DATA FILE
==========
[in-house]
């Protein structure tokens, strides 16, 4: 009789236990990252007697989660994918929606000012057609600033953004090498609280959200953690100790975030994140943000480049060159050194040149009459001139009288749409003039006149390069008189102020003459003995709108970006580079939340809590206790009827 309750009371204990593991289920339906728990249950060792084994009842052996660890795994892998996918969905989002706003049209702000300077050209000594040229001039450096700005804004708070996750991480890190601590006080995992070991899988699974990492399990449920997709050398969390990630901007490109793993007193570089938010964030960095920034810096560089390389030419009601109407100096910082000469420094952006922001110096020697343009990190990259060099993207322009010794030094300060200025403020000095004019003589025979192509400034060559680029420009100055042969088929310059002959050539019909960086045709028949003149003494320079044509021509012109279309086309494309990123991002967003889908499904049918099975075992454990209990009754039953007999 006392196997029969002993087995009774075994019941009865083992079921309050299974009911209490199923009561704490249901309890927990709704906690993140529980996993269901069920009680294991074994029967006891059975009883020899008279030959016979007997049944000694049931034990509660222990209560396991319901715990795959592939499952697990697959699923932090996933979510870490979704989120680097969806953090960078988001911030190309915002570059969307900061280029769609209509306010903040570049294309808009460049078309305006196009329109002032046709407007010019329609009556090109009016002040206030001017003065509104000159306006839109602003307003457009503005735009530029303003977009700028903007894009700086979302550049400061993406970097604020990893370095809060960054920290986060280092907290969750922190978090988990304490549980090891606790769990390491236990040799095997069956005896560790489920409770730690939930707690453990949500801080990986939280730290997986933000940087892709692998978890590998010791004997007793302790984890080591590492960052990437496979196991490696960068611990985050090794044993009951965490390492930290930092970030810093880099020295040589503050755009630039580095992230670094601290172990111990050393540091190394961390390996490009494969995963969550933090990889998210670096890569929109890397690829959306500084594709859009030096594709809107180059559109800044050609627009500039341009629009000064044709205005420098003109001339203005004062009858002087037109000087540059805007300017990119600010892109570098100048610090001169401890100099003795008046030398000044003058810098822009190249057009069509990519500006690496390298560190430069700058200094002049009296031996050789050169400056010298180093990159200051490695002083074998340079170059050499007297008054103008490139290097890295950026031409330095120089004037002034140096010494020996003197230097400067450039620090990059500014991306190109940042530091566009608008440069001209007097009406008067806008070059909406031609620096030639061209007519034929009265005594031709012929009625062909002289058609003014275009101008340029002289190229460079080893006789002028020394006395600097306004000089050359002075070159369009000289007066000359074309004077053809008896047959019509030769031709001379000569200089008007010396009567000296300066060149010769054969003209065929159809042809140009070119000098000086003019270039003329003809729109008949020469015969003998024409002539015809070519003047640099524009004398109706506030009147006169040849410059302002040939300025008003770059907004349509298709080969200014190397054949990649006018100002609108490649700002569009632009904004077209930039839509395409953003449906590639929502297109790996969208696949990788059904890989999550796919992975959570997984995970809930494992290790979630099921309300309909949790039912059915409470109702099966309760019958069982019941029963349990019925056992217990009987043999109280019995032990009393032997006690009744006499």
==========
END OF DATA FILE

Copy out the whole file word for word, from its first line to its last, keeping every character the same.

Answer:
[in-house]
């Protein structure tokens, strides 16, 4: 009789236990990252007697989660994918929606000012057609600033953004090498609280959200953690100790975030994140943000480049060159050194040149009459001139009288749409003039006149390069008189102020003459003995709108970006580079939340809590206790009827 309750009371204990593991289920339906728990249950060792084994009842052996660890795994892998996918969905989002706003049209702000300077050209000594040229001039450096700005804004708070996750991480890190601590006080995992070991899988699974990492399990449920997709050398969390990630901007490109793993007193570089938010964030960095920034810096560089390389030419009601109407100096910082000469420094952006922001110096020697343009990190990259060099993207322009010794030094300060200025403020000095004019003589025979192509400034060559680029420009100055042969088929310059002959050539019909960086045709028949003149003494320079044509021509012109279309086309494309990123991002967003889908499904049918099975075992454990209990009754039953007999 006392196997029969002993087995009774075994019941009865083992079921309050299974009911209490199923009561704490249901309890927990709704906690993140529980996993269901069920009680294991074994029967006891059975009883020899008279030959016979007997049944000694049931034990509660222990209560396991319901715990795959592939499952697990697959699923932090996933979510870490979704989120680097969806953090960078988001911030190309915002570059969307900061280029769609209509306010903040570049294309808009460049078309305006196009329109002032046709407007010019329609009556090109009016002040206030001017003065509104000159306006839109602003307003457009503005735009530029303003977009700028903007894009700086979302550049400061993406970097604020990893370095809060960054920290986060280092907290969750922190978090988990304490549980090891606790769990390491236990040799095997069956005896560790489920409770730690939930707690453990949500801080990986939280730290997986933000940087892709692998978890590998010791004997007793302790984890080591590492960052990437496979196991490696960068611990985050090794044993009951965490390492930290930092970030810093880099020295040589503050755009630039580095992230670094601290172990111990050393540091190394961390390996490009494969995963969550933090990889998210670096890569929109890397690829959306500084594709859009030096594709809107180059559109800044050609627009500039341009629009000064044709205005420098003109001339203005004062009858002087037109000087540059805007300017990119600010892109570098100048610090001169401890100099003795008046030398000044003058810098822009190249057009069509990519500006690496390298560190430069700058200094002049009296031996050789050169400056010298180093990159200051490695002083074998340079170059050499007297008054103008490139290097890295950026031409330095120089004037002034140096010494020996003197230097400067450039620090990059500014991306190109940042530091566009608008440069001209007097009406008067806008070059909406031609620096030639061209007519034929009265005594031709012929009625062909002289058609003014275009101008340029002289190229460079080893006789002028020394006395600097306004000089050359002075070159369009000289007066000359074309004077053809008896047959019509030769031709001379000569200089008007010396009567000296300066060149010769054969003209065929159809042809140009070119000098000086003019270039003329003809729109008949020469015969003998024409002539015809070519003047640099524009004398109706506030009147006169040849410059302002040939300025008003770059907004349509298709080969200014190397054949990649006018100002609108490649700002569009632009904004077209930039839509395409953003449906590639929502297109790996969208696949990788059904890989999550796919992975959570997984995970809930494992290790979630099921309300309909949790039912059915409470109702099966309760019958069982019941029963349990019925056992217990009987043999109280019995032990009393032997006690009744006499």